As a designer, there are those moments on the show floor or flipping through a magazine, when you are faced with a design so dynamic and inspiring that you cannot help but stop and stare in admiration. This article is not about those moments. This is about those other moments, when you are left staring at a design while scrunching your face and leaning your head to one side, while asking, “What were they thinking?”
Defining the problem
What makes a design bad? That isn’t so easy to define. An emotional reaction does not fit on a spreadsheet, you just feel it in your gut. For the sake of this discussion, let’s boil it down to a few simple categories.
• Message/branding: Does it clearly define the client logo and brand message?
• Aesthetics: Is the space cool? Do you want to explore and learn more?
• Functionality: Big or small? Is the space organized and easy to navigate?
• Client Satisfaction: This is paramount. Did it do what the client asked?
Reasonably, you can justify some designs because this is what the client wanted and ultimately that is where the rubber meets the road; however, those designs rarely fail in all areas.
I am referring to the projects void of any branding impact, are an aesthetic and graphic joke, and, to top it off, are a functional nightmare to work in.
Designs rarely fail in branding, aesthetics and functionality, and still retain client satisfaction. These are the solutions that should never have seen the light of day.
Let the creativity begin
When a new exhibit design project kicks off, we expect to see photos of the old exhibit as part of the initial download process. This insight gives the opportunity to better understand the client’s objectives and why the client is investing in a new exhibit.
It is not uncommon to see a design that was developed for a smaller space or a smaller budget that has been spread into bigger space. Other examples are casualties of a brand identity overhaul, dated design cues or an old marketing theme that influenced the architecture, branding and material choices made.
While these designs can be eye sores, they are not the worst. The real head-scratchers are the designs that still smell new, with no presence, charisma, message or interest. You can see it in the way people react to the space.
The blame game
When the results are less than admirable, who is to blame? The client, the exhibit house or the designer? Reasonably, you could say all of the above, but I think that responsibility falls squarely on the exhibit house and the designer, simply because they should know better. Better solutions should have been presented and better recommendations given.
Outside of the human element, the budget is by far, one of the biggest contributors to ugly, right? Not necessarily. The fact is that ugly does not discriminate size or budget.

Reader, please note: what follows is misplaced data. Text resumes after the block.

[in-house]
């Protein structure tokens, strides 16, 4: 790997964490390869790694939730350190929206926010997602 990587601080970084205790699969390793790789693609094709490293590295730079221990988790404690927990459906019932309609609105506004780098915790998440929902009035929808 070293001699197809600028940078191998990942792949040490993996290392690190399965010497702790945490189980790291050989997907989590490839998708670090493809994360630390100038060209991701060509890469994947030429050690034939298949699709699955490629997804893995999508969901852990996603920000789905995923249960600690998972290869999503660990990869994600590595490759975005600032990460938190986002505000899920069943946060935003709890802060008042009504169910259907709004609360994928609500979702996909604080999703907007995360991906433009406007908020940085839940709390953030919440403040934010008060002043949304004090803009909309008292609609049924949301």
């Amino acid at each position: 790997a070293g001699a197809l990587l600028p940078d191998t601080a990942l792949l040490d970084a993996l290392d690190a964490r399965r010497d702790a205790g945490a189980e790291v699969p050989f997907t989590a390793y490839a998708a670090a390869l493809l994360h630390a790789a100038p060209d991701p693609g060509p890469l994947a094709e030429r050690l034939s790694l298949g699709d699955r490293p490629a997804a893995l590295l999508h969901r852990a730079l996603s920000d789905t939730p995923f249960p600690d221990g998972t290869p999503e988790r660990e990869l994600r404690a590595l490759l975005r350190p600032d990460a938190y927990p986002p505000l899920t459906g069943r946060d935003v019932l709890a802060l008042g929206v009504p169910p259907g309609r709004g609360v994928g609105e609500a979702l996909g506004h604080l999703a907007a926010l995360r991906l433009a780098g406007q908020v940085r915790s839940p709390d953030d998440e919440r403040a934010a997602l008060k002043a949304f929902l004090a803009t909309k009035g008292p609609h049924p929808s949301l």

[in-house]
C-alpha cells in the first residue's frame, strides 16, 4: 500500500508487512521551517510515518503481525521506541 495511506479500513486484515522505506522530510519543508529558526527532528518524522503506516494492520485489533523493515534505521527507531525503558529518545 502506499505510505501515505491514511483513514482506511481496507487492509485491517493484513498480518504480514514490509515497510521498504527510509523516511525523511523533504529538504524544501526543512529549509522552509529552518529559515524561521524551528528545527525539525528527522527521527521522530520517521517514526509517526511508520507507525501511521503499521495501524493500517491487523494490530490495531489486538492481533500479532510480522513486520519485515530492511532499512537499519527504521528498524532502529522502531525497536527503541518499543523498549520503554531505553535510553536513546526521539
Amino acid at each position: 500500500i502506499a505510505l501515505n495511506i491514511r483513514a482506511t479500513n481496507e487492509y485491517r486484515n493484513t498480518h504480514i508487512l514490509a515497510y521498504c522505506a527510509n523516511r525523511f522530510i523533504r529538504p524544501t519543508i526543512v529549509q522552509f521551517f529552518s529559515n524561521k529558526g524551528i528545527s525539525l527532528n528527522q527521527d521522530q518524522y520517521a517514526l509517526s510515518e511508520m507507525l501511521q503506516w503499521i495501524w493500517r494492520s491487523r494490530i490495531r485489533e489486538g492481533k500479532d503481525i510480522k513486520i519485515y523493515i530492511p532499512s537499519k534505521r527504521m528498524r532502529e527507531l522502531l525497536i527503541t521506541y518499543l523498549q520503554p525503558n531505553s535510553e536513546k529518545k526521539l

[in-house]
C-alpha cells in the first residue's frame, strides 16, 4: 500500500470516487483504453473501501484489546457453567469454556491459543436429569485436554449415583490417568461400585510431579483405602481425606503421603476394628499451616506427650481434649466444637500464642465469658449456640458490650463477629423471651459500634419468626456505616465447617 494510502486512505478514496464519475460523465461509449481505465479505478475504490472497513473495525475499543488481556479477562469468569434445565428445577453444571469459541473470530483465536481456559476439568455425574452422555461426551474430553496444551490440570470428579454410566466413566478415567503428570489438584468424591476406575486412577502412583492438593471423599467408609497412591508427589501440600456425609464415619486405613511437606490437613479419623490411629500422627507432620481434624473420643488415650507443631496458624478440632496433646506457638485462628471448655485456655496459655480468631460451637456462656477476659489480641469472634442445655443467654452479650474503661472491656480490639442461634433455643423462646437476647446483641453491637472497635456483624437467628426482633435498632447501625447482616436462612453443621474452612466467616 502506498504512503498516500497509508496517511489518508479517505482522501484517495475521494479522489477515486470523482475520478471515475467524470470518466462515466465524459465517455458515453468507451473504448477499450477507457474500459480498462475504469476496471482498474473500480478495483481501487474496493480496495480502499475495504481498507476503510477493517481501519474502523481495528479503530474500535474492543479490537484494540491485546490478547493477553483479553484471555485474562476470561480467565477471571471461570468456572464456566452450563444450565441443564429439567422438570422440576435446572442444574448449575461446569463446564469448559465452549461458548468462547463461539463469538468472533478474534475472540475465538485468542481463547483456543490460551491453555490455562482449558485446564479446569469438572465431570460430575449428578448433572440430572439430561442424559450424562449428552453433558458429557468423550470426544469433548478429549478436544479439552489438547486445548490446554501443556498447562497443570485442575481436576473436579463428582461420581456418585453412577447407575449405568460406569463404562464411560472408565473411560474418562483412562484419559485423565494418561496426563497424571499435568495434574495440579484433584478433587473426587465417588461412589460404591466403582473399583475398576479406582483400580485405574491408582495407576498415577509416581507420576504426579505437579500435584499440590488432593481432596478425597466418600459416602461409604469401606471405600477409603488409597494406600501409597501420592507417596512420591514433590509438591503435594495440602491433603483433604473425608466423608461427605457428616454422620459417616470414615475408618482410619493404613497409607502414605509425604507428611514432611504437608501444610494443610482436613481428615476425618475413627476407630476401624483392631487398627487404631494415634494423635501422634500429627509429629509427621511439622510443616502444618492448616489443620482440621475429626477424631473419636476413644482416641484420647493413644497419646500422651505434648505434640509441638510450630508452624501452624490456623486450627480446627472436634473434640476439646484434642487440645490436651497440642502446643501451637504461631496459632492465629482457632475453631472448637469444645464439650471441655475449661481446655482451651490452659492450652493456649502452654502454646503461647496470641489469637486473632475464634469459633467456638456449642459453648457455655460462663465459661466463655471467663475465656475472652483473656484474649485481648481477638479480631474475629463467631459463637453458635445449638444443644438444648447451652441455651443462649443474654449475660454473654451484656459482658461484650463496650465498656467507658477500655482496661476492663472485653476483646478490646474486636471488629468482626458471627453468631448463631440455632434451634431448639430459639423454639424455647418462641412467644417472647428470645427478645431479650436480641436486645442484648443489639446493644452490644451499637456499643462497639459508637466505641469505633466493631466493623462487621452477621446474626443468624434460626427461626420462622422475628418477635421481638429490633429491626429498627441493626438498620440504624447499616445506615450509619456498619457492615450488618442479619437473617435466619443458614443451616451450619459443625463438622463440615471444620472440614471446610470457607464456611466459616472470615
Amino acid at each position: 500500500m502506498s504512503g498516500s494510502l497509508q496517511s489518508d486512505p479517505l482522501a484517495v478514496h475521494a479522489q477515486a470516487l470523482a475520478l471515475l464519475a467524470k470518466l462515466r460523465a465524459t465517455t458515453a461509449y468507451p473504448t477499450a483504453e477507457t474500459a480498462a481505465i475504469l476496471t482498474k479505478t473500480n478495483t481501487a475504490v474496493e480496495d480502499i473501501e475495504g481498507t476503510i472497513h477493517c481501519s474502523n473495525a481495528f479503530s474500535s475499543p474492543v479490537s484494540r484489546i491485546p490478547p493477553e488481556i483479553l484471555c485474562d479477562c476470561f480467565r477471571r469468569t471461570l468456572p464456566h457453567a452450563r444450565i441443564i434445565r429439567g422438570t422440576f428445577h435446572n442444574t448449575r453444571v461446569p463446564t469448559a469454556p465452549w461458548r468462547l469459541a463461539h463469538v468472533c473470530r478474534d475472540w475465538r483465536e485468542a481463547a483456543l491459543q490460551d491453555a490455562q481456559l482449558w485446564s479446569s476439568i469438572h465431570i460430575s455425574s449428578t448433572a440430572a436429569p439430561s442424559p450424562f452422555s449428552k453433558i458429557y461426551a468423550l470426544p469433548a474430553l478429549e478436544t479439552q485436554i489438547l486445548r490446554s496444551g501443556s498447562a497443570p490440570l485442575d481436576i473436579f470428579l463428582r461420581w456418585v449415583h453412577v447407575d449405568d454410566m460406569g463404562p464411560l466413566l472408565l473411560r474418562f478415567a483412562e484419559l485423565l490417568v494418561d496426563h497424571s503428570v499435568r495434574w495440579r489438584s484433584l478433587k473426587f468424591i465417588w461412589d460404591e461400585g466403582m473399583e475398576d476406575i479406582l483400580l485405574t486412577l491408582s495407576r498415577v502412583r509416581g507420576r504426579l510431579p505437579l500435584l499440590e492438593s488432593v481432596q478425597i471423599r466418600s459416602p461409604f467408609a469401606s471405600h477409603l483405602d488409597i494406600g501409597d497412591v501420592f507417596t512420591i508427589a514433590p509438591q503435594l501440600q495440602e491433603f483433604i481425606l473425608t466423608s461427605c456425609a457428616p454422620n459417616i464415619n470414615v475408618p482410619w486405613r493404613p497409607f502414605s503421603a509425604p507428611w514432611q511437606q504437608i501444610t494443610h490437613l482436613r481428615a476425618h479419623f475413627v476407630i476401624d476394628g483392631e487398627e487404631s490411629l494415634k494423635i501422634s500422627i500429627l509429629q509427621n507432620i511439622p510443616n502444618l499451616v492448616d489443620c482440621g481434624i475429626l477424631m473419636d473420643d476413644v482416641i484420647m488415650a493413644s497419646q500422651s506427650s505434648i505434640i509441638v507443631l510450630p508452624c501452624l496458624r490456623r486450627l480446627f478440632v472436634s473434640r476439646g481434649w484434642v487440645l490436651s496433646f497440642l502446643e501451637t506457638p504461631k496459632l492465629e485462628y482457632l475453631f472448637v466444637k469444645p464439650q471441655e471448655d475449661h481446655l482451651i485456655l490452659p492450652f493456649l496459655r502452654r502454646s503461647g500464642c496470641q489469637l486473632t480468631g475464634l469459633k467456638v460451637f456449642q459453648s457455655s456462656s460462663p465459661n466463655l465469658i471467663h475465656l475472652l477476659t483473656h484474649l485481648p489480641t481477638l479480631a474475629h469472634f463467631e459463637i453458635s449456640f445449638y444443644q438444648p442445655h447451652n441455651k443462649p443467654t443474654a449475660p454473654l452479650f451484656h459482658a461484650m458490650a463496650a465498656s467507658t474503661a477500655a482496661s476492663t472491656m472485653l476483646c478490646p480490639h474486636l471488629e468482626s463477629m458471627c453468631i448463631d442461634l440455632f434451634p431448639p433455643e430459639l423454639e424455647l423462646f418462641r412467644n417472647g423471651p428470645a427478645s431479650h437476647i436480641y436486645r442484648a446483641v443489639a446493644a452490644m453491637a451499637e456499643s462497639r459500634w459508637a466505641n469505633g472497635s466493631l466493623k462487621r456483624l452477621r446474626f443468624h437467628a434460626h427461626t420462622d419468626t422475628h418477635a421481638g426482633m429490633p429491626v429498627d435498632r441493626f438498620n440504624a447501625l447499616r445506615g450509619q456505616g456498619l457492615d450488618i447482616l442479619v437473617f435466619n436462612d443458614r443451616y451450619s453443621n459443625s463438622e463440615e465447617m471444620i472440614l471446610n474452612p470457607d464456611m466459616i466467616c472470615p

Personally, some of the most beautiful and thoughtful solutions I’ve ever seen have been low-budget small spaces. Creativity can happen on any budget at any size.
How did we get here?
Whether the design was created “by committee” or simplified due to a last minute budget cut, we have all experienced the moment when the design process takes a turn for the worst.
If the final design was a result of client misdirection or because of the concept the client choose, possibly the lesser of two evils, their dissatisfaction was likely solidified when confronted on the show floor with a similar design, identical in every way, except not ugly.
In that moment, they realized they could have had a more impressive, striking, crowd-gathering, image-reinforcing space, for the same money. Call it “creative buyer’s remorse.”
Within reason, it should not cost any more to build a good design as a bad design, because it comes down to size, proportion, materials and scale. Sometimes, it is as simple as the material choices and graphics, which cost no more to apply or to produce.
Where do we go from here?
The upside to the shortcomings of your competitors is the opportunities they create every day.
When the reasons for an upgrade are painfully obvious and overdue, we have a tremendous opportunity to be the hero and save the day.
Ultimately, our client’s desire to improve their past design has brought them to us. As we think of all the ways we can help, we need to remember our responsibility to our client, their budget and their objectives.
We owe it to them, and we owe it to ourselves to explore and create design our clients are inspired by, not settling for.
The bottom line
We would all like to keep our clients happy and retain them for years to come. To do so, we must provide the creative solutions that exceed their objectives. If we don’t, we consider the risk of providing our competitors with a future slam-dunk opportunity.
If that doesn’t motivate you, consider the idea of them reviewing your design and asking, “What were they thinking?”
Ultimately, it is far easier to critique than to be creative, and that door swings both ways. But in a creative profession, those are the challenges we face every day.
Armed with a healthy dose of peer pressure to motivate us, our design solutions should be a little more thoughtful in the eyes of our biggest critics of all: Ourselves.
David Linderman is design partner and co-owner of Core Design Group, based in the West suburbs of Chicago. As an independent freelance design firm in business for almost 10 years, Core Design provides its clients with a reliable and confidential design source specializing in trade show exhibit, corporate environment, and retail design. You can visit them online at www.coredesigngroup.net or contact Dave directly at firstname.lastname@example.org.
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